I’ve always been a feminist but…
I think I was brought up as a feminist – the middle one of three girls, with a strong mother and a supportive father – how could I be otherwise? I played with my sisters, went to the Brownies and Girl Guides, and railed against injustice wherever I saw it. Then I went to university and found a name for what I had always believed – that the world was an unequal place, and that women needed to fight for their rights. My first experience of feminism saw me standing on street corners in St Andrews whistling at men that walked by and travelling to London to abortion demonstrations in a minibus. I also took part in a conscious-raising group where we shared stories of our lives and examined our vaginas to see what they looked like! This was all life-changing for me; the women I met went on to become ‘movers and shakers’ in politics and the media etc. Meanwhile I went on to take a youth a community postgrad course, and set out on a career that would see me working mainly with women (and some men) in community work settings, social work and now higher education. Throughout all this time, I have carried a feminist identity with me, but it has not stayed the same.
Undoubtedly the biggest shift for me was in having two sons, and a partner who chose to stay at home to make his way as a writer. I knew almost nothing about small boys – how to play with them? What to talk to them about? And yet I loved them absolutely; they were (and still are) more important to me than my own life. And that changed things for me. I began to see things from a boy/man’s point of view, and realised that it is not always easy being a man in a ‘man’s world’. I wrote about this in my second book (edited with Kate Cavanagh), Working with Men Feminism and Social Work (1996, Routledge), in a chapter called ‘Why do men care?’ Here I explored the complex issues of women, men and caring, looking especially at why men chose to become professional carers, defined here as social workers. Were they different from other men? I concluded that they weren’t, but that they felt different, and this brought them advantages and disadvantages within what is still a ‘women’s profession’.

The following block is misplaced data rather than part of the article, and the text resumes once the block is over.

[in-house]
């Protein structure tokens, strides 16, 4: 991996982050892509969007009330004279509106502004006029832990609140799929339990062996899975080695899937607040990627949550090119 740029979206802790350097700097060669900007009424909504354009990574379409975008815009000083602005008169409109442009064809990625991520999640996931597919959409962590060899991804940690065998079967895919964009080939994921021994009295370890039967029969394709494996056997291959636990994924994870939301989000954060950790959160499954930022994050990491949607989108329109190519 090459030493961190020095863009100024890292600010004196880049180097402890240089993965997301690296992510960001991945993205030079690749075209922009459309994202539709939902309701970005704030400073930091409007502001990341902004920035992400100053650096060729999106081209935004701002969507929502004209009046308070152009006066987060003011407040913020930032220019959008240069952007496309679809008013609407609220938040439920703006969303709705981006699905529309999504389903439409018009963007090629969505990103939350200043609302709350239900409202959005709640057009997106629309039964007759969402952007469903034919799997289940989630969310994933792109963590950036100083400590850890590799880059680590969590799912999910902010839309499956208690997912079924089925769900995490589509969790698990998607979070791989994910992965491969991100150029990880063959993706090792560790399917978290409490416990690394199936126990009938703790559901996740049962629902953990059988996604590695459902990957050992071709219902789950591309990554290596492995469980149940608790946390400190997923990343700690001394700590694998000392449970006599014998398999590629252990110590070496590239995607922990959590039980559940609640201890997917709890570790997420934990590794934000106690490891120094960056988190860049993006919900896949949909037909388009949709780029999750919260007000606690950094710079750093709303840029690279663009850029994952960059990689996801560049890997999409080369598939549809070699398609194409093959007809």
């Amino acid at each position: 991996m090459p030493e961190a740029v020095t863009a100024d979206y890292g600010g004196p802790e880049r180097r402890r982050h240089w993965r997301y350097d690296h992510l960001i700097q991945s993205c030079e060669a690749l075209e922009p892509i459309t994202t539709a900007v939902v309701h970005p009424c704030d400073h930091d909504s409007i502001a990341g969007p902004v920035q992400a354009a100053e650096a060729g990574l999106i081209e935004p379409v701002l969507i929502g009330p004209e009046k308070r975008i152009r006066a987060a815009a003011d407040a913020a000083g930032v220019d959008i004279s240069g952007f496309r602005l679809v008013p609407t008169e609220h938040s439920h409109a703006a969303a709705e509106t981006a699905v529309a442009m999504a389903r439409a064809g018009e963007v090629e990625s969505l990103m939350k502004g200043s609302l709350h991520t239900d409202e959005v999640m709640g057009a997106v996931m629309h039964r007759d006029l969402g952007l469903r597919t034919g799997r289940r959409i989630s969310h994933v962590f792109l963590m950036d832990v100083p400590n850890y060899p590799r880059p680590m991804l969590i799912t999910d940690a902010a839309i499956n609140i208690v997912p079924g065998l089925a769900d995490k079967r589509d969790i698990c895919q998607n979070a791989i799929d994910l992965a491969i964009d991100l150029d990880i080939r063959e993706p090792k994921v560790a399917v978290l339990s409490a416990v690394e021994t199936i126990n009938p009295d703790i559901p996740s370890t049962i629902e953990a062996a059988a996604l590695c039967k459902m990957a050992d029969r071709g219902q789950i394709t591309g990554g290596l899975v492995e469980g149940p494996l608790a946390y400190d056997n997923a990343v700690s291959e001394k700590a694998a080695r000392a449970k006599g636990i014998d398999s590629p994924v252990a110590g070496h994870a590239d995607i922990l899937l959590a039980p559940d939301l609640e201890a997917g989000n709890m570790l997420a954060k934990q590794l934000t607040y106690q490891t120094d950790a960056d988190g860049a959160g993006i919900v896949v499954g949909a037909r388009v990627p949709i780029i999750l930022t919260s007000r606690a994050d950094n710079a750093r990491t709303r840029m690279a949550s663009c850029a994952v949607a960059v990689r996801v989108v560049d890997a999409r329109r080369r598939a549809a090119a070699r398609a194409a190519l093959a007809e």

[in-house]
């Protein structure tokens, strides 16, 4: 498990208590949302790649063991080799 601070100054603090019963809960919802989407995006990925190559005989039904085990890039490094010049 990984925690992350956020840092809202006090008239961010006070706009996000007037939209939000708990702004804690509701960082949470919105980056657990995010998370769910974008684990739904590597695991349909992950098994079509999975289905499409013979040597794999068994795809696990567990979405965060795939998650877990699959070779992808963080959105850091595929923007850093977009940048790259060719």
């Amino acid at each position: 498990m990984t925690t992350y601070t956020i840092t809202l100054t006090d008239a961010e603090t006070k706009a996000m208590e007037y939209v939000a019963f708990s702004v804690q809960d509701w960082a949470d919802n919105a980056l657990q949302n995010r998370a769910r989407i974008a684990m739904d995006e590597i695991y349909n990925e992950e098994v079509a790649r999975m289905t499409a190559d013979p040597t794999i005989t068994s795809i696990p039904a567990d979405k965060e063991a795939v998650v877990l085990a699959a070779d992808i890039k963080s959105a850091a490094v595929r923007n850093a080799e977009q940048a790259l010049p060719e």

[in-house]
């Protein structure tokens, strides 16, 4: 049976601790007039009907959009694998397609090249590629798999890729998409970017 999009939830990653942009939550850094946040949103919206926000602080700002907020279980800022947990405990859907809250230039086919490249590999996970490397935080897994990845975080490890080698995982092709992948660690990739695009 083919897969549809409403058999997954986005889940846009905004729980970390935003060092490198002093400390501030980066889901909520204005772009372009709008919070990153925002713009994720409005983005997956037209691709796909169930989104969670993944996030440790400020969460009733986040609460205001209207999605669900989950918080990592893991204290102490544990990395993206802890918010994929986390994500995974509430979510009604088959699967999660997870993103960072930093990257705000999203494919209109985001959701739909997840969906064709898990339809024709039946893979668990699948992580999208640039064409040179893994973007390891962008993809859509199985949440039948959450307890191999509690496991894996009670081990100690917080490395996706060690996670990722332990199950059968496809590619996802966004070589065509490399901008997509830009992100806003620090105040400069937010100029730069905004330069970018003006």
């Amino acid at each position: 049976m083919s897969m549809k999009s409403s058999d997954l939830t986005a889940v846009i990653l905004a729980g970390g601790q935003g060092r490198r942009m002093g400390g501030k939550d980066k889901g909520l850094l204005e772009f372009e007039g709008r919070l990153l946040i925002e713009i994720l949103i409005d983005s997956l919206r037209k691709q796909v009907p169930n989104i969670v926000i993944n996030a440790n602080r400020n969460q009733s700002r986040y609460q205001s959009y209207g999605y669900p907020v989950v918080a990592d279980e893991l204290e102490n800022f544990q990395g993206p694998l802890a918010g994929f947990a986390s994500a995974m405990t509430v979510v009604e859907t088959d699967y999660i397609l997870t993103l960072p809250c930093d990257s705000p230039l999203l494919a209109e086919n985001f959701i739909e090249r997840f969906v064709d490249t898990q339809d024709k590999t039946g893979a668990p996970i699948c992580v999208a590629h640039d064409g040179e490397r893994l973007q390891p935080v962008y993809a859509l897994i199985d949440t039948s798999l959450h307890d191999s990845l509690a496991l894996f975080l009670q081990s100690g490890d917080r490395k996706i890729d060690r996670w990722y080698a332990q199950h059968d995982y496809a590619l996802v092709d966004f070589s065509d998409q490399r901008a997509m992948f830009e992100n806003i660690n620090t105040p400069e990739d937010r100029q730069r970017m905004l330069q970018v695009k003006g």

My sons are now young adults, and they are independent people, successful in their own, very different ways. And I am a middle-aged woman, reviewing her life and wondering how/where feminism is today. I have spent the last five years or so talking about this with others. I even carried out a survey with social work students in Edinburgh in 2008, and in Sydney and Auckland in 2010. Two persistent themes came up here: ‘I’m not a feminist but … (I support women’s rights and believe that women should be treated fairly etc.)’ and ‘I am a feminist but … (I like dressing up and I’m not anti-men etc.)’ It was clear that the distance between the two sets of views was tiny; that if feminism was to have any continuing meaning for a new generation, it would have to accept diversity, contradiction, and individual choice.
I am again revisiting the subject of feminism through debates in our Moral Panic seminar series (www.moralpanicseminars.wordpress.com) and on social media through twitter. I am finding it increasingly difficult to identify a ‘true’ feminist position in contemporary discussion of prostitution, pornography, domestic violence, even pole-dancing. Then again, history demonstrates that there were always different ways of being a feminist; radical feminism offers a very different worldview to that of liberal feminism, socialist feminism and postmodern feminism. Whatever feminism we sign up to today, I believe it must be willing to accept that inequalities in society do not relate only to gender, and that there are as many differences within women as there are between women and men. This is an uncomfortable feminism – but so it should be…
Viviene E. Cree
26th June 2013